Ai Weiwei on His Favorite Artists, Living in New York and Why the Government is Afraid of Him

The Chinese government has long tried to contain the artist and activist but his ideas have spread overseas and he's got plenty more to say

(Jacqueline Moen)

Do you feel a connection to any artists that came before the Communist period in China? Landscape paintings or ways of working with ceramics, for example. Why is old Chinese art important?

 China has a long history, and also a vast area of land. About 2,000 or 3,000 years ago, the Zhou Dynasty had a high performance in art: Early jade, bronzes—the skill and concept and how they actually crafted is a miracle—it was the highest form in human art.

[At that time] the whole culture had this kind of total condition, with philosophy, aesthetics, morality and craftsmanship—it was just one; it’s never been separated.

That’s why art was so powerful. It’s not just a decoration or one idea, but rather, a high model for this condition which art can carry. If you look at what Van Gogh did, you can see a similarity: The art was a belief [expressing his] principle views of the universe, how it should be.

Besides Van Gogh, what Western artists or art schools do you feel a connection to? Jasper Johns? Joseph Beuys? Damien Hirst?

My education [about Western art] was not so good, but I think it’s interesting to put the intellectual back into art—to always have a strong idea. I like Jasper Johns and Andy Warhol, but Joseph Beuys? People often mention him, but I’m not influenced by him because I was in New York in the 1980s when he was more influential in Europe.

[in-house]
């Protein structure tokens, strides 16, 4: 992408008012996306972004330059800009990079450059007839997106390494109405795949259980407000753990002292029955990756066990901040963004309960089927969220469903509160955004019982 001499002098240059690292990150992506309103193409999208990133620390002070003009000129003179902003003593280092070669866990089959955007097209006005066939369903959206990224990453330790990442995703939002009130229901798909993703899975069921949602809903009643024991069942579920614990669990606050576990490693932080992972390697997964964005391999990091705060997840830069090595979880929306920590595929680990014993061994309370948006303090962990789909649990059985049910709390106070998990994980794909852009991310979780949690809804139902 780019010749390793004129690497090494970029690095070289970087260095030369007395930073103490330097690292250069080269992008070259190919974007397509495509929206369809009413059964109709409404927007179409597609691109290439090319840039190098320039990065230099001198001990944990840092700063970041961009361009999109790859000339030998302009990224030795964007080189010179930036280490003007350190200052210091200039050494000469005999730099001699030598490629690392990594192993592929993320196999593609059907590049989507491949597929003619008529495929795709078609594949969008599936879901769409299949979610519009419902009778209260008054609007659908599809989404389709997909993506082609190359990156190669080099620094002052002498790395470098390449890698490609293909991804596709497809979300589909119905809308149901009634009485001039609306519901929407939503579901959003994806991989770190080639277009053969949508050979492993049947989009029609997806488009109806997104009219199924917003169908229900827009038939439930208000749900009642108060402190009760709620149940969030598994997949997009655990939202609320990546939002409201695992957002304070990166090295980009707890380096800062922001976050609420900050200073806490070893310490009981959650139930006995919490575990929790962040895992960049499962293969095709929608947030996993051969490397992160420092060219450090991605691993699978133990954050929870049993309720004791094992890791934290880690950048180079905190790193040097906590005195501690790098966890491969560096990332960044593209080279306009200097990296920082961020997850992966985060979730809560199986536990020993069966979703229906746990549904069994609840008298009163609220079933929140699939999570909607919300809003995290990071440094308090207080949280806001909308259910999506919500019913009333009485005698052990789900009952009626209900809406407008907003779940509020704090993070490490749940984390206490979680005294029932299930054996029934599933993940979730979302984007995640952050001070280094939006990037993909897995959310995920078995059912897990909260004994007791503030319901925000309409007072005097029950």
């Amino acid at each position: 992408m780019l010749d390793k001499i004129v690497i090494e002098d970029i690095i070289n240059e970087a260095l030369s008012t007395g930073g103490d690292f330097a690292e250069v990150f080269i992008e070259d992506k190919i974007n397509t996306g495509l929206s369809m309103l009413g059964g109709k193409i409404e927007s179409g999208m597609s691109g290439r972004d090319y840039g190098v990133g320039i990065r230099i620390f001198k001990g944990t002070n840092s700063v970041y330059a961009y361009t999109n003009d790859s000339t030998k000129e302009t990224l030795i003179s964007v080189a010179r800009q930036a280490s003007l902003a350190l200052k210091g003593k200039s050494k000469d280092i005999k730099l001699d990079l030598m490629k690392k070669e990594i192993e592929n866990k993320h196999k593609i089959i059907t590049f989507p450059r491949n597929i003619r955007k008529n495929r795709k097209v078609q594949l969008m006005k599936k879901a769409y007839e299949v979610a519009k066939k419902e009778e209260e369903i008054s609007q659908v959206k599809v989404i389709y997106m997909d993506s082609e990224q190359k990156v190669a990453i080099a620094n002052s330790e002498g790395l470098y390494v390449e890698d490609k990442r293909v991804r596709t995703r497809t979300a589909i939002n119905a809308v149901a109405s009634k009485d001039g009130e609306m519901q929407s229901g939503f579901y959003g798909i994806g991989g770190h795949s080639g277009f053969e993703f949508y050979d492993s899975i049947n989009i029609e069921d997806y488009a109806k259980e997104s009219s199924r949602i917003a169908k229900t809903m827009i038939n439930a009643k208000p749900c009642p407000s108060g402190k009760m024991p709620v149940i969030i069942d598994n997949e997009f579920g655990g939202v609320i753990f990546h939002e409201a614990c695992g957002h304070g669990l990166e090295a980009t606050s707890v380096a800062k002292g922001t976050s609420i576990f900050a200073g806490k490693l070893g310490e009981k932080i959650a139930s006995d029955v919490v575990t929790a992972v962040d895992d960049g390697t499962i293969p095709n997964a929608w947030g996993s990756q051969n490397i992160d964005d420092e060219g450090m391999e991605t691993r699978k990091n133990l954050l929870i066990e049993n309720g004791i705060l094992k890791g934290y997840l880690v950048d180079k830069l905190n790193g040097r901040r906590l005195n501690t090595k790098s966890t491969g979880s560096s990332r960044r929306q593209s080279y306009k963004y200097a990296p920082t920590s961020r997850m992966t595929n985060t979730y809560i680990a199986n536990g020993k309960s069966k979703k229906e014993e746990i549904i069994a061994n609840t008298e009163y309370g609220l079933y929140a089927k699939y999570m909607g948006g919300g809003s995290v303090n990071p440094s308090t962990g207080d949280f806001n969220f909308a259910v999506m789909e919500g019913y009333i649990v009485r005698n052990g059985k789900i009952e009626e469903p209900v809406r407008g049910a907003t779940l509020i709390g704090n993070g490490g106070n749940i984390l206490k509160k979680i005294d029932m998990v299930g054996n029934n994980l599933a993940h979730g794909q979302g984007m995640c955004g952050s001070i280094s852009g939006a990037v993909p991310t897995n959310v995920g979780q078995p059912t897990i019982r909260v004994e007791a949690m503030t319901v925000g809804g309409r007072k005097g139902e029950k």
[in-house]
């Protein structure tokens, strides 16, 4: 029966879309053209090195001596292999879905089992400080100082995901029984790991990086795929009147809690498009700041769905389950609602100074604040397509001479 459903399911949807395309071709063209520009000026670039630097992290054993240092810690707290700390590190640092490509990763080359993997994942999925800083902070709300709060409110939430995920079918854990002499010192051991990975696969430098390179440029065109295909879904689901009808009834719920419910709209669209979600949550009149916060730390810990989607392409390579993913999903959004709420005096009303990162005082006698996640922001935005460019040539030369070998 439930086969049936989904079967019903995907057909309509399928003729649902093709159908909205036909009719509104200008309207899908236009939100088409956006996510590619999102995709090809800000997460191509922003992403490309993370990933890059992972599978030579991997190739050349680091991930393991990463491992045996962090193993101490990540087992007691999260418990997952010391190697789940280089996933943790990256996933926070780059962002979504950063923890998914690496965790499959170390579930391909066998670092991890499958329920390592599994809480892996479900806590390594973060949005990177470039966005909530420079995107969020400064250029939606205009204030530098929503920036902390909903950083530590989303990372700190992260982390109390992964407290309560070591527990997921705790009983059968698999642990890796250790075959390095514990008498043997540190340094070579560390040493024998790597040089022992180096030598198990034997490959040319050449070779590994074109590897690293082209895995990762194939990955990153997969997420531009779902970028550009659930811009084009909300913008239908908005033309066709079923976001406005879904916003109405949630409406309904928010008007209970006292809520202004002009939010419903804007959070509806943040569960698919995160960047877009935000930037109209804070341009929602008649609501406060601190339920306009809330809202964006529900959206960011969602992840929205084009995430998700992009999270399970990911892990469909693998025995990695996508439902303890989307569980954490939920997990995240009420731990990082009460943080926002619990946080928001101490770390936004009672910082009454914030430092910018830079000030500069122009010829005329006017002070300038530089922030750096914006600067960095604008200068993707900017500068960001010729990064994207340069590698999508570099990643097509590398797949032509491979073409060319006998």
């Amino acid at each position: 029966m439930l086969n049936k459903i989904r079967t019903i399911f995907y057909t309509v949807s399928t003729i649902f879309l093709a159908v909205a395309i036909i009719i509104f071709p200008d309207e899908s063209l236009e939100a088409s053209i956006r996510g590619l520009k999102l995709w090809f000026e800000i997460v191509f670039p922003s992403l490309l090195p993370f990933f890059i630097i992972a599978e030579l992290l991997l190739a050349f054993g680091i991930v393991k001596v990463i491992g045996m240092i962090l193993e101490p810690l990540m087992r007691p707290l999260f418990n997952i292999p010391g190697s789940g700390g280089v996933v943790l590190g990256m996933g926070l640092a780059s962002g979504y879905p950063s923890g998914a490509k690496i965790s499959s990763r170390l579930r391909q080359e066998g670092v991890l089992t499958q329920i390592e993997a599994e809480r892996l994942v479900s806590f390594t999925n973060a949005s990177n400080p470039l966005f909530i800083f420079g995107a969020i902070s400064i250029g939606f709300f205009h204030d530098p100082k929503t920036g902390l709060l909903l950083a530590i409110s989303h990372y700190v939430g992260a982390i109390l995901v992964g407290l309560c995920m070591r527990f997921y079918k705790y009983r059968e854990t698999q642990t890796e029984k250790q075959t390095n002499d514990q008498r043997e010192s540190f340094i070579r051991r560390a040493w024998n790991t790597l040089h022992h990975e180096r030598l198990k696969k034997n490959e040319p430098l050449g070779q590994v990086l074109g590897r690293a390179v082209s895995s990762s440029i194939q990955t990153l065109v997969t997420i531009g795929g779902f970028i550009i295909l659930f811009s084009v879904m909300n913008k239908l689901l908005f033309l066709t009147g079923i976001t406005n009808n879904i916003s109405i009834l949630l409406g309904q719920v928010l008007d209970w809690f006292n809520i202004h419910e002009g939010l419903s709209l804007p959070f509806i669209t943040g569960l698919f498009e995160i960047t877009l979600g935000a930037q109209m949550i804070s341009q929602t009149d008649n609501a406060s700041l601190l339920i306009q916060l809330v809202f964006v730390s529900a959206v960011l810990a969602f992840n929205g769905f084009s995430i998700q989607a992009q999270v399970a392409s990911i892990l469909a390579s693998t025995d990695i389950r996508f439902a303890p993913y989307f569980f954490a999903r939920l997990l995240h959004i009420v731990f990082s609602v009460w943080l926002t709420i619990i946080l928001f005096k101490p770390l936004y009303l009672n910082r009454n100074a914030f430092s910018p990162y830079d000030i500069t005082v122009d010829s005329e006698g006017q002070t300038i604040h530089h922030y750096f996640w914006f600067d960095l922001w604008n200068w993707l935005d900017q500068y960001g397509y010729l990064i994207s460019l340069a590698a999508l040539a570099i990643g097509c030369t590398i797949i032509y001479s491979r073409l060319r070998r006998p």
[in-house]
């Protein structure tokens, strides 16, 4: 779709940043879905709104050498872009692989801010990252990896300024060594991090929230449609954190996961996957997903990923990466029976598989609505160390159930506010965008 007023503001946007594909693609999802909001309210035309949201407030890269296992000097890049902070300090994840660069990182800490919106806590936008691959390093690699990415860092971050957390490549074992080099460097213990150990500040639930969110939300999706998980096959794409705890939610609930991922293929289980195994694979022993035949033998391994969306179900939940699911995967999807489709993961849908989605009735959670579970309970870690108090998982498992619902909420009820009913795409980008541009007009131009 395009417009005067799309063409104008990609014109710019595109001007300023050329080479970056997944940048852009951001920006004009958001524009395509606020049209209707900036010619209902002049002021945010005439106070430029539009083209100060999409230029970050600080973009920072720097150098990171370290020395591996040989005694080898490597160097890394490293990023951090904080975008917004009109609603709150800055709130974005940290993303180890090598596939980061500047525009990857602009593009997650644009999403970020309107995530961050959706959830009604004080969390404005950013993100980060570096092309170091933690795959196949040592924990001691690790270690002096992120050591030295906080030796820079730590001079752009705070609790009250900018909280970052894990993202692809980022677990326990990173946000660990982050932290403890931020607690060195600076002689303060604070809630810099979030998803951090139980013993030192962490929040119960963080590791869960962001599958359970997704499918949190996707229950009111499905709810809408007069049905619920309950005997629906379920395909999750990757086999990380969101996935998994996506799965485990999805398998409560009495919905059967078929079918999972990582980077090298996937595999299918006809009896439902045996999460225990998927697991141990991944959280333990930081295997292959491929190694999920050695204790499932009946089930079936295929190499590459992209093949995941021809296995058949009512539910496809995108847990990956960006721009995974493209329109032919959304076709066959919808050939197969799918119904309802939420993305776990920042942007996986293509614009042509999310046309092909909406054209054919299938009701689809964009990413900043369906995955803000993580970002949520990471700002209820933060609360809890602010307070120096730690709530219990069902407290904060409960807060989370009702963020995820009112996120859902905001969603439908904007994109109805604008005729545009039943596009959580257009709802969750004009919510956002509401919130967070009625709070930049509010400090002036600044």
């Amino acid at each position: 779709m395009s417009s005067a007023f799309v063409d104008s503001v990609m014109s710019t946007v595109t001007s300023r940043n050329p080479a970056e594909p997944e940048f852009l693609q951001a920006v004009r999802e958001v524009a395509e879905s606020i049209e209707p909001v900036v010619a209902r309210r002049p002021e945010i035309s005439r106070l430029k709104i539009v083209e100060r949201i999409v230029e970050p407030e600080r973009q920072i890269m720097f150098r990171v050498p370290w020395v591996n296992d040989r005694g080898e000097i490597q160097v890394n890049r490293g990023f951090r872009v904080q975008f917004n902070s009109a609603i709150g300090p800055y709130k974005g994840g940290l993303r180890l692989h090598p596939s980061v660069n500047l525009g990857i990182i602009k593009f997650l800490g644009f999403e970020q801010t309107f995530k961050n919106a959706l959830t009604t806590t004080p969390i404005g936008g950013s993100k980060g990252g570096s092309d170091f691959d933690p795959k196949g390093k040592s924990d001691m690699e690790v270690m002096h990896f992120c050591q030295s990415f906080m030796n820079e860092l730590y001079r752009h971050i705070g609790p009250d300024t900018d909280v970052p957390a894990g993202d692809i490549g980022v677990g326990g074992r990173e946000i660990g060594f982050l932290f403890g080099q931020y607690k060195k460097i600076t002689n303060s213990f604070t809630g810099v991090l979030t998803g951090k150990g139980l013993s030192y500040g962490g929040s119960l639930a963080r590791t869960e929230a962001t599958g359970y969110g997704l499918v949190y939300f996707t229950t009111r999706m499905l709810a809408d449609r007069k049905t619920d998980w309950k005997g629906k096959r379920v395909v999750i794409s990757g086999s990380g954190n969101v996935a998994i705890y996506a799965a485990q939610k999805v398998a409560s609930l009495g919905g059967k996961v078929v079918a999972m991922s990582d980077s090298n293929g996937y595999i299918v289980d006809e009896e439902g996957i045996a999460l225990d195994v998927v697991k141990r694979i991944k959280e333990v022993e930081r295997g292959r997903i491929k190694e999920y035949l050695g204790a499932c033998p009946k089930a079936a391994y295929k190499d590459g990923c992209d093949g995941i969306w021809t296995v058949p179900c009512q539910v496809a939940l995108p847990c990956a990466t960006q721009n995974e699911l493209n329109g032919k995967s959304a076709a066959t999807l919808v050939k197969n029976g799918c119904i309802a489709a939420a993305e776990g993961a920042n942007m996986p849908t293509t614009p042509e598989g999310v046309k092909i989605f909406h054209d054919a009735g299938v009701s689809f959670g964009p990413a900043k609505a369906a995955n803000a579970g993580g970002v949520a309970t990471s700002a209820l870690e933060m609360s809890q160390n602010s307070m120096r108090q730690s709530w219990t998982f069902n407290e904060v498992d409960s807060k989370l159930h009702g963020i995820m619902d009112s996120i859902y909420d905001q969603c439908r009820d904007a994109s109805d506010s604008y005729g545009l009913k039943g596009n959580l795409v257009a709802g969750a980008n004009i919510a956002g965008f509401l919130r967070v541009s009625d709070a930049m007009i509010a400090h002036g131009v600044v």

[What I admire about] Jasper Johns [is] his very narrow focus —to repeatedly do the same thing, again and again, is very interesting. He has a very scholarly approach—some kind of a philosophical language and exploration; he is clearly trying to define the meaning of the activity. Van Gogh was a very typical religious type, with a strong belief system; he worshipped art..

What do you think about the global art market today, with rich collectors paying enormous prices and viewing art as a status symbol?

Art can be sold as a product, but the price it sells no one can understand. This has been part of the condition of art since ancient times. It still has this quality; it hasn’t changed. [It results from] an obsession with rare goods that reflect power, identity and status. People who have a lot of money want to show uniqueness or a rare product —art is often described or misinterpreted as that. It’s not that different than 3,000 years ago when kings used one piece of ceremonial jade to make exchanges of state. There is so much garbage, misinterpretation and fantasy around [the art market]. It’s a big industry that helps to build this kind of hype.

What was Beijing like in the late 1970s and 1980s, when you were a young artist?


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